Citrus Propagation and Disease in California – Your Questions Answered by Dr. Georgios Vidalakis

citrus propagation and disease

In the following video, I visited the historic 1907 Citrus Experiment Station in Riverside, California to get answers to reader and viewer questions on citrus propagation and disease. The questions were answered by Dr. Georgios Vidalakis, professor and extension specialist from the Department of Microbiology at the University of California, Riverside. Georgios is the Director of the Citrus Clonal Protection Program, a historic program that has been providing disease free citrus budwood for more than 80 years.

Below you will find the resources mentioned in the video as well as a transcript.


California Department of Food and Agriculture (CDFA) Hotline: 1-800-491-1899

University of California Agriculture and Natural Resources
UC Cooperative Extension
UC Master Gardener Program

California Master Gardener Handbook, 2nd Edition
Please note that the above link is an Amazon affiliate link, meaning that, at no additional cost to you, I may earn a small commission if you choose to buy the book via the link.

Citrus Clonal Protection Program
National Clean Plant Network

Citrus Disease and Propagation in California – Transcript

Grafting Citrus Trees with Backyard Budwood

Question: Could you explain the prohibition on grafting citrus using backyard budwood and when will that be over?

Answer:  That's a good question, Dan. I think a better way to see this is not something temporary. It didn't just appear. This kind of rule has been in place since the 1930's when we made the scientific discovery right here at the Citrus Experiment Station that if you collect budwood from a sick tree and you propagate trees with that budwood, those trees are also going to be sick. So in the case of plant pathology these regulations are science based. It is not just a random governmental agency saying you cannot do this or you cannot do that. These days because we are battling another very important and catastrophic citrus disease, the huanglongbing disease of citrus or citrus greening disease, it was very important to remind the people in California that we should not propagate citrus trees from random sources because those sources could have, not only huanglongbing, but many, many other citrus diseases. So I do not expect an expiration. This is how we should propagate trees. We should propagate trees from mother plants that have been produced in a program like the Citrus Clonal Protection Program that we are visiting here today, where scientific developments over the last 80 years have given us the technology to produce strong, healthy mother plants for everybody to use and propagate their trees.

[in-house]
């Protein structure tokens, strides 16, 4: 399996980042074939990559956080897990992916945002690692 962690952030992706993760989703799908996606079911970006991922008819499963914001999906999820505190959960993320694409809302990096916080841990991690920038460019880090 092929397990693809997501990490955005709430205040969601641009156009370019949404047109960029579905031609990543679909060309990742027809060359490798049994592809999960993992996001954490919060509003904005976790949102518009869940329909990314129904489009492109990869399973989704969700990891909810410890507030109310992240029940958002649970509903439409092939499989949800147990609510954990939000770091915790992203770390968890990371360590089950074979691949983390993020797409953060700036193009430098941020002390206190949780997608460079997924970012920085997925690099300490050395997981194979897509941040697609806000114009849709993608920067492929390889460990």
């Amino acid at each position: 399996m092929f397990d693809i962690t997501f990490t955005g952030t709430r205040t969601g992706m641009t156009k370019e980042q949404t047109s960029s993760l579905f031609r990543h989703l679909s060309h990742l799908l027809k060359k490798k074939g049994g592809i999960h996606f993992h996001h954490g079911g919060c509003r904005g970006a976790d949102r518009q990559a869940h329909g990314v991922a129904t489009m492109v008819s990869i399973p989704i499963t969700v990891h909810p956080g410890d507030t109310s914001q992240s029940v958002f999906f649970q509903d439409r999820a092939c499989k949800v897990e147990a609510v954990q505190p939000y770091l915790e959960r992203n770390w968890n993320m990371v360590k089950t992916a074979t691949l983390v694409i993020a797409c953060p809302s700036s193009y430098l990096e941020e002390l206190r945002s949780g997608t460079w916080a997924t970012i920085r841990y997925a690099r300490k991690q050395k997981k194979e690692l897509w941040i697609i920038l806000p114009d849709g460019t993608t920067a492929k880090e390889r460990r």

Question: What is the risk if someone takes citrus cuttings from their own property and propagates them to another citrus tree on their property?

Answer: That's a very good question, Dan. But always, you know, in questions of risk they are complicated. So let me give you an example. The first HLB tree in the state of California was a backyard tree that had 23 different grafts on it. And those were local varieties in that neighborhood and a local person was making those propagations. And that was the first huanglongbing tree in our state. With the spread of the vector of the disease — Asian citrus psyllid — all over our state, using budwood from trees that have been exposed to the disease and the vector and propagating that material and propagating the disease in your back yard; I don't think it's a very good idea. You can always go and buy a nice, strong healthy tree from a nursery or get clean budwood from the CCPP and start a beautiful healthy tree in your back yard.

Asian Citrus Psyllids, Huanglongbing, and Citrus Propagation

Question: How does using CCPP budwood help someone in an area where Asian citrus psyllids and or huanglongbing are already present?

Answer: Because HLB has been reported in your area, it doesn't mean that all the trees in your property have the disease. So you have to make sure you don't bring the disease into your property with budwood that is not clean. So you have to make sure you use clean budwood, in this case from CCPP, and that way you are propagating clean trees. So the psyllid that is in your area cannot take the disease from your trees and move it to other trees in your property or further out in other properties. So it's always the best practice to use clean budwood when you make trees for your backyard, regardless if you are in an area with HLB or the Asian citrus psyllid.